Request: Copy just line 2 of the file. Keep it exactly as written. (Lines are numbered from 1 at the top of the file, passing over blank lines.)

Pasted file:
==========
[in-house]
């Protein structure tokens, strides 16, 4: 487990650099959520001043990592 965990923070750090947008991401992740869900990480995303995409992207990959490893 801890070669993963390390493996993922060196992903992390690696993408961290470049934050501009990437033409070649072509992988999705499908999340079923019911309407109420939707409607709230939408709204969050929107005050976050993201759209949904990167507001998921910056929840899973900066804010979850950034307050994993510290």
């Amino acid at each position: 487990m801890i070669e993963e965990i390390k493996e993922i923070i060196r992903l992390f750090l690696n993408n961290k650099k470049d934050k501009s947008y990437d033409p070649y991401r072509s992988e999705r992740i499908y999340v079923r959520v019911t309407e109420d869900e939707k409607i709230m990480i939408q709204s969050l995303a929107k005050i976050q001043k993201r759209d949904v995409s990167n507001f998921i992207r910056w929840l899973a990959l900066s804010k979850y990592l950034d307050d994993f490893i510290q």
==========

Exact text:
């Protein structure tokens, strides 16, 4: 487990650099959520001043990592 965990923070750090947008991401992740869900990480995303995409992207990959490893 801890070669993963390390493996993922060196992903992390690696993408961290470049934050501009990437033409070649072509992988999705499908999340079923019911309407109420939707409607709230939408709204969050929107005050976050993201759209949904990167507001998921910056929840899973900066804010979850950034307050994993510290």